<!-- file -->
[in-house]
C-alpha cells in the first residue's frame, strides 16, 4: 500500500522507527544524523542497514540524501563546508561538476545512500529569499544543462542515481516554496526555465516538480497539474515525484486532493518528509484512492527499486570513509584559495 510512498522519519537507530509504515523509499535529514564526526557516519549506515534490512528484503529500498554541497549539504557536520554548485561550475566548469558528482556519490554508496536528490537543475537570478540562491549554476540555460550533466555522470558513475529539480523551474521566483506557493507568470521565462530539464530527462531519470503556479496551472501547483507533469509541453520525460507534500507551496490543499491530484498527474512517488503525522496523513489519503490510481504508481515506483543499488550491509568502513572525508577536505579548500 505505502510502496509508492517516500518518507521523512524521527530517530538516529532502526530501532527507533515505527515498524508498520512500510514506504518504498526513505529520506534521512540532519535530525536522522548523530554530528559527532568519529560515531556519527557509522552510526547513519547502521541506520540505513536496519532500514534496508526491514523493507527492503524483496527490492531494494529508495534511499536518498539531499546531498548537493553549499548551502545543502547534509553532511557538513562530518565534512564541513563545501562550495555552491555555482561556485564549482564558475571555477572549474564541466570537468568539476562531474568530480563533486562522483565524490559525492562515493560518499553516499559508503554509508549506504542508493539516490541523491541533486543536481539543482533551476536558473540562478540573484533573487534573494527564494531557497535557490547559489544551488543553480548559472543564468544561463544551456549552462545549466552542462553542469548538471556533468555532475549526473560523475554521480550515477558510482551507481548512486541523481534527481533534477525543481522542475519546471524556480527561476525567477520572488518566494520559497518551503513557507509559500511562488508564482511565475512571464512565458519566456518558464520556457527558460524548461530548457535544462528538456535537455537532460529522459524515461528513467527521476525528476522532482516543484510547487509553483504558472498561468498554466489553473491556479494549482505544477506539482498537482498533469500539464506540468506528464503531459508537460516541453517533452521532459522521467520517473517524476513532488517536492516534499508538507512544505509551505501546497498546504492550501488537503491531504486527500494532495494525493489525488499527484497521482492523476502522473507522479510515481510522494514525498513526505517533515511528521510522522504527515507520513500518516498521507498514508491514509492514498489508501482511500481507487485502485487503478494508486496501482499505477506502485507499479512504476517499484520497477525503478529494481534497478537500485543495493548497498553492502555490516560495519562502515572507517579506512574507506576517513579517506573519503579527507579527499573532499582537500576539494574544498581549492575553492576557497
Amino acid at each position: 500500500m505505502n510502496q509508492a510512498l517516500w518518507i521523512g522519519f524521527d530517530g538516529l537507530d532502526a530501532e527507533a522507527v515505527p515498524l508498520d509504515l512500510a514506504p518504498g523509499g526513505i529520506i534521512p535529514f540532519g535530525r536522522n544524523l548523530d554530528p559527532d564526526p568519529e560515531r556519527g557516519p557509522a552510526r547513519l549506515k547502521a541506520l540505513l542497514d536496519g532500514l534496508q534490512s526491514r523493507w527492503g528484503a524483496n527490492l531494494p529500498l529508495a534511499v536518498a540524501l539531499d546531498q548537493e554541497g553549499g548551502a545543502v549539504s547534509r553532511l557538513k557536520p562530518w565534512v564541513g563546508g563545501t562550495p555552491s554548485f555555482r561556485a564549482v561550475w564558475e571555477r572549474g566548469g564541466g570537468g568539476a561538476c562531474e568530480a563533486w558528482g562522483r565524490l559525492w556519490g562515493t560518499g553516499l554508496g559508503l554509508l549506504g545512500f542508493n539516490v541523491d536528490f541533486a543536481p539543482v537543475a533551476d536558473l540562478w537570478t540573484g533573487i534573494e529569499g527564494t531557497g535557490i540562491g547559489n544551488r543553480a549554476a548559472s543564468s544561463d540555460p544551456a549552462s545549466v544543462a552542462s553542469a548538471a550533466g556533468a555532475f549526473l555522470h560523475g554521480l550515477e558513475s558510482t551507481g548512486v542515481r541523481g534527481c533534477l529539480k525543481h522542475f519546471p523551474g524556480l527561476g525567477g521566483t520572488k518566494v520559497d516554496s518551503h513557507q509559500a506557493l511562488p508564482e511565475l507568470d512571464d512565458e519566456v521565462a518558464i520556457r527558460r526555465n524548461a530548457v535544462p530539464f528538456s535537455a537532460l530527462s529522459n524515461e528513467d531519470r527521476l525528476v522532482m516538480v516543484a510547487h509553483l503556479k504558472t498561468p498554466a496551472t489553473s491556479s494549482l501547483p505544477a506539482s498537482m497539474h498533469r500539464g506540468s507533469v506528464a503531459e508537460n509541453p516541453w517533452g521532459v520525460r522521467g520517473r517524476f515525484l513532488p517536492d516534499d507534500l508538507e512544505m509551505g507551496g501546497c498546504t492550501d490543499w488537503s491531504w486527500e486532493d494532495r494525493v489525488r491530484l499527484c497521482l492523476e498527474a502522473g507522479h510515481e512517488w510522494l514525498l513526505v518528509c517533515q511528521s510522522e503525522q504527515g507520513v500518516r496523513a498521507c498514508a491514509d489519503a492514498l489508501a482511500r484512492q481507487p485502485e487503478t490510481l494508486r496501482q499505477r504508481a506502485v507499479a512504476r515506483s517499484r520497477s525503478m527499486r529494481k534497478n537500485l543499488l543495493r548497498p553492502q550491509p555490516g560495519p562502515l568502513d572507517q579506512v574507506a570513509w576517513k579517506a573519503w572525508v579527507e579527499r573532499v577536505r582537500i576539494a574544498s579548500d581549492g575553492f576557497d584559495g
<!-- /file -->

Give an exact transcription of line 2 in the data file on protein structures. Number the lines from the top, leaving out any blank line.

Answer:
C-alpha cells in the first residue's frame, strides 16, 4: 500500500522507527544524523542497514540524501563546508561538476545512500529569499544543462542515481516554496526555465516538480497539474515525484486532493518528509484512492527499486570513509584559495 510512498522519519537507530509504515523509499535529514564526526557516519549506515534490512528484503529500498554541497549539504557536520554548485561550475566548469558528482556519490554508496536528490537543475537570478540562491549554476540555460550533466555522470558513475529539480523551474521566483506557493507568470521565462530539464530527462531519470503556479496551472501547483507533469509541453520525460507534500507551496490543499491530484498527474512517488503525522496523513489519503490510481504508481515506483543499488550491509568502513572525508577536505579548500 505505502510502496509508492517516500518518507521523512524521527530517530538516529532502526530501532527507533515505527515498524508498520512500510514506504518504498526513505529520506534521512540532519535530525536522522548523530554530528559527532568519529560515531556519527557509522552510526547513519547502521541506520540505513536496519532500514534496508526491514523493507527492503524483496527490492531494494529508495534511499536518498539531499546531498548537493553549499548551502545543502547534509553532511557538513562530518565534512564541513563545501562550495555552491555555482561556485564549482564558475571555477572549474564541466570537468568539476562531474568530480563533486562522483565524490559525492562515493560518499553516499559508503554509508549506504542508493539516490541523491541533486543536481539543482533551476536558473540562478540573484533573487534573494527564494531557497535557490547559489544551488543553480548559472543564468544561463544551456549552462545549466552542462553542469548538471556533468555532475549526473560523475554521480550515477558510482551507481548512486541523481534527481533534477525543481522542475519546471524556480527561476525567477520572488518566494520559497518551503513557507509559500511562488508564482511565475512571464512565458519566456518558464520556457527558460524548461530548457535544462528538456535537455537532460529522459524515461528513467527521476525528476522532482516543484510547487509553483504558472498561468498554466489553473491556479494549482505544477506539482498537482498533469500539464506540468506528464503531459508537460516541453517533452521532459522521467520517473517524476513532488517536492516534499508538507512544505509551505501546497498546504492550501488537503491531504486527500494532495494525493489525488499527484497521482492523476502522473507522479510515481510522494514525498513526505517533515511528521510522522504527515507520513500518516498521507498514508491514509492514498489508501482511500481507487485502485487503478494508486496501482499505477506502485507499479512504476517499484520497477525503478529494481534497478537500485543495493548497498553492502555490516560495519562502515572507517579506512574507506576517513579517506573519503579527507579527499573532499582537500576539494574544498581549492575553492576557497